Computer viruses and other forms of malicious software can spread extremely easily online, and most computer users have been effected at least once. While operating systems, other software and Web-based services are constantly getting better at identifying and getting rid of malware, hackers are also finding new and innovative ways to get into your computer to cause disruption, or worse, steal your personal and financial information. Getting into a few good habits and knowing how to spot the scams and other potential security threats will go a long way in keeping yourself protected. The following takes a look at some of the easiest ways in which malware spread through the Internet, ultimately getting onto your computer.
Not Installing Updates
Microsoft constantly releases updates for operating systems which are still supported. The most important updates are typically marked as ‘Critical’ in Windows Update, and this alone should be enough to tell you not to neglect downloading and installing them. Every so often, a new security flaw is discovered in Windows, as well as in a great deal of other software. Manufacturers quickly patch up these issues by releasing updates in the form of service packs or hotfixes. Operating systems in particular are extremely complex and extensive programs – they are never released in perfect form, and for this reason, they must be kept up-to-date. The same applies to mobile operating systems and software, which are also at risk of being infected by malicious software. Many novice users fail to install these essential updates. If you are in the habit of forgetting, or you simply don’t want to have to think about it all the time, ensure that your operating system is configured to download and install updates automatically.
Not Installing Antivirus Software
Alarmingly, many people do not run any antivirus software on their computers, and when using smartphones and other mobile devices, they often don’t even think about malicious software at all. However, simply having antivirus software installed and constantly running in the background on your computer is not enough by itself – you also need to keep it updated. While some of the more high-end antivirus suites can cost quite a lot of money and may even hog a substantial amount of system resources, the free solutions such as Microsoft Security Essentials provide adequate protection for most home users. Windows 8 comes with an improved version of Windows Defender built in. Shared computers and office computers are generally better off with a more sophisticated antivirus suite, however.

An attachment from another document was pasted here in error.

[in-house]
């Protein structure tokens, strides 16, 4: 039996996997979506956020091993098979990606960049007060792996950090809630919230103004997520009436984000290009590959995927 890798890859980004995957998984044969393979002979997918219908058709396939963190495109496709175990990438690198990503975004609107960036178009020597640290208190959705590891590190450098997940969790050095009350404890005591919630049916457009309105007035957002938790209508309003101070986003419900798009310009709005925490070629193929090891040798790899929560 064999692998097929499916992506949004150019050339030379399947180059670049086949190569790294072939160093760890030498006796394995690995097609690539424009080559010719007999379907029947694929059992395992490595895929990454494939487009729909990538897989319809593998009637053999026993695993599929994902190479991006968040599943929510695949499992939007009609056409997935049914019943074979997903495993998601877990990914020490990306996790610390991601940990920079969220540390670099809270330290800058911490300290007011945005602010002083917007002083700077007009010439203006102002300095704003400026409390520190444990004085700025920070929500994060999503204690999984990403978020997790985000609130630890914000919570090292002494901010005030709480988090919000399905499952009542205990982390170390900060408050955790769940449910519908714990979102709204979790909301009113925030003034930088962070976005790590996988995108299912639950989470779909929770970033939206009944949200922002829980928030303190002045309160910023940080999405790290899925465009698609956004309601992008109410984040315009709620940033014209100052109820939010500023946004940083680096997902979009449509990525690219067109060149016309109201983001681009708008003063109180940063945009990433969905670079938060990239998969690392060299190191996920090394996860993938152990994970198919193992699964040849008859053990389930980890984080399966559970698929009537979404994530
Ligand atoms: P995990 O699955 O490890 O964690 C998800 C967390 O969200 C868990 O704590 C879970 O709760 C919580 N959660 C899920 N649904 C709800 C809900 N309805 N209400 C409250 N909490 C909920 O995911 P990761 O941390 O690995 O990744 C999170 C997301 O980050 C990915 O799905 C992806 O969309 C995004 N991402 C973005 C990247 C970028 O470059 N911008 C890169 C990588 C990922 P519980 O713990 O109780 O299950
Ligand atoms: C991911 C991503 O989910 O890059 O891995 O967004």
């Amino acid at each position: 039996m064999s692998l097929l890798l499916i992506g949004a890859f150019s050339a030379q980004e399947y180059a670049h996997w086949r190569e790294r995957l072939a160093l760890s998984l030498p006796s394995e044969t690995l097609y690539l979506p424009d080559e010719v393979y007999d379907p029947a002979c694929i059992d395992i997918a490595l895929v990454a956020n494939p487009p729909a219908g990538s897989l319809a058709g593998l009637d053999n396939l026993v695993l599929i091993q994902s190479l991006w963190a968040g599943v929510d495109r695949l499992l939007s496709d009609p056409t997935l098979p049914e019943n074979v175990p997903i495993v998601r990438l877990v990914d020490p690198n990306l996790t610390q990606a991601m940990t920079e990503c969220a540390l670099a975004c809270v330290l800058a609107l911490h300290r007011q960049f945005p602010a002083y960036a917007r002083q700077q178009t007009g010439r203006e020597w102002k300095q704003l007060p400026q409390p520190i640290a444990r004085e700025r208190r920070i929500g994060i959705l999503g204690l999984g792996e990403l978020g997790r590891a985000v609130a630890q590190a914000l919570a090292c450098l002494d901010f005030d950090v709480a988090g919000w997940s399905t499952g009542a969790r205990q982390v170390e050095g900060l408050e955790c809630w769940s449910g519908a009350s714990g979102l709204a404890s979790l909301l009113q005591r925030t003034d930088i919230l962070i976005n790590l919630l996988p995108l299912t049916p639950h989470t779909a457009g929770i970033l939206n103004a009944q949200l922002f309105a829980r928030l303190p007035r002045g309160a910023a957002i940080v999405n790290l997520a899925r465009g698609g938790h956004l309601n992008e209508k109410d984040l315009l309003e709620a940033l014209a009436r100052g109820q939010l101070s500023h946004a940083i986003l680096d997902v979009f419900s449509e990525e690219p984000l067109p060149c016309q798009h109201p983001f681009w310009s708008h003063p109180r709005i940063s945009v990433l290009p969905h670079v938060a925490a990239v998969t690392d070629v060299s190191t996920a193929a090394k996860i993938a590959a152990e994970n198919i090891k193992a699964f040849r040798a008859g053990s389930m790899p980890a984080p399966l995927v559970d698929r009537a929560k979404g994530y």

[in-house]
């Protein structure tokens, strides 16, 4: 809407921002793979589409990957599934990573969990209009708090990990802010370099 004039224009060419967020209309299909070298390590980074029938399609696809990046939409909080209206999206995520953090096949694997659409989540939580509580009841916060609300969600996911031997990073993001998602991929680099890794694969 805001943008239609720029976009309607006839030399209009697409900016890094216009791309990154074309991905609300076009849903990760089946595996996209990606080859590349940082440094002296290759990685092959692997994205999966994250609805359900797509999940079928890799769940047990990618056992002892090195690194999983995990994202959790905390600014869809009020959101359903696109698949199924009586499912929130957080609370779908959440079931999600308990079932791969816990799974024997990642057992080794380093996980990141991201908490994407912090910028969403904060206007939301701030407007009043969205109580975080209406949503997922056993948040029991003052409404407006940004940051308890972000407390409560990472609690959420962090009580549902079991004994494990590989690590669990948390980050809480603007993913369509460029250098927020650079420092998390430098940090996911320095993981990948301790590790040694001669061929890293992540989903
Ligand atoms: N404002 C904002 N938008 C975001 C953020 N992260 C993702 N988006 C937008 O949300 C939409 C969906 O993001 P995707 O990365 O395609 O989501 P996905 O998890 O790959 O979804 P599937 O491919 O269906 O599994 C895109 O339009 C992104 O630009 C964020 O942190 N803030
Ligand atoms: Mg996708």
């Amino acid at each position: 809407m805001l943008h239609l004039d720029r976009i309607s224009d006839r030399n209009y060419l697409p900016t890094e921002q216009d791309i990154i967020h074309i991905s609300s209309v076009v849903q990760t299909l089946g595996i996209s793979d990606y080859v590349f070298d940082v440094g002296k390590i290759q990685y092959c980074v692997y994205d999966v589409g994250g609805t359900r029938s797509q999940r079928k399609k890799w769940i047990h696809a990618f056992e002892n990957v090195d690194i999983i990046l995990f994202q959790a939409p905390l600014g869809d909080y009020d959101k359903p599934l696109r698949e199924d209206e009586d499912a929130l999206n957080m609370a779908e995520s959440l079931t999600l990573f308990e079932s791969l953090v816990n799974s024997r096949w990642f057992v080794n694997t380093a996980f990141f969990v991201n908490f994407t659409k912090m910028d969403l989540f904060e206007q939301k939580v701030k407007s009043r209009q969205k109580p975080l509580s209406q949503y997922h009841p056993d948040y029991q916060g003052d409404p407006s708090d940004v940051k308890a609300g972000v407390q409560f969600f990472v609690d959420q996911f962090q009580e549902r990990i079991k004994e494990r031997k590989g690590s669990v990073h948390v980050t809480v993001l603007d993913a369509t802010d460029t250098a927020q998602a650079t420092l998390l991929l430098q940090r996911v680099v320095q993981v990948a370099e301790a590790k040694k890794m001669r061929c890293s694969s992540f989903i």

Installing Browser Plugins
While there are plenty of plugins available for most of the mainstream Web browsers which can increase functionality by adding useful new features, there are also plugins containing malicious software. Toolbars are a prime example – most browser toolbars are used for advertising purposes and provide nothing of use to the user while others might contain malicious software. Other plugins may also be harmful for your computer’s security. Before installing a plugin or even clicking on any browser dialog box, always make sure to read it thoroughly and that the site is a trustworthy one. If a popup or dialog box is claiming that your computer is infected, it is particularly important that you ignore it. This is simply rogue antivirus software attempting to dupe you into downloading or even purchasing malicious software.
Opening Email Attachments
Be particularly wary of email attachments sent from addresses that you don’t recognize or that you weren’t expecting. Pictures are usually fine, but files of other types such as documents and especially executable files and archives may contain malicious software. Even if the email is from a sender you know, the sender’s email account may have been hijacked in order to send malicious software and links to the emails in the person’s address book. The same also applies to links posted in instant messaging services, social networking sites and online forums.
Downloading Illegal Software
Sites such as torrent directories and ‘warez’ sites where people download pirated software and media are prime locations for malicious software. Any website which provides links to illegal software, or worse, actually hosts illegal software on their own servers, should be avoided. Not only is it illegal to download pirated software; the chances of getting your computer infected with malicious software increase immeasurably.
Phishing scams are on the rise, and they are among the most common ways that hackers dupe people into downloading malicious software or giving away private information. Fortunately, however, most of them tend to be quite obvious. There are likely multiple phishing emails in your spam inbox right now, although they also appear on websites, social networks and even instant messaging services. Phishing scams try to dupe users by masquerading as emails and websites from official-looking sources. Remember that no honest company will ever ask for account passwords, and anyone asking for financial information to be sent by email or instant message or claiming that you have won money in an email is almost certainly a scam.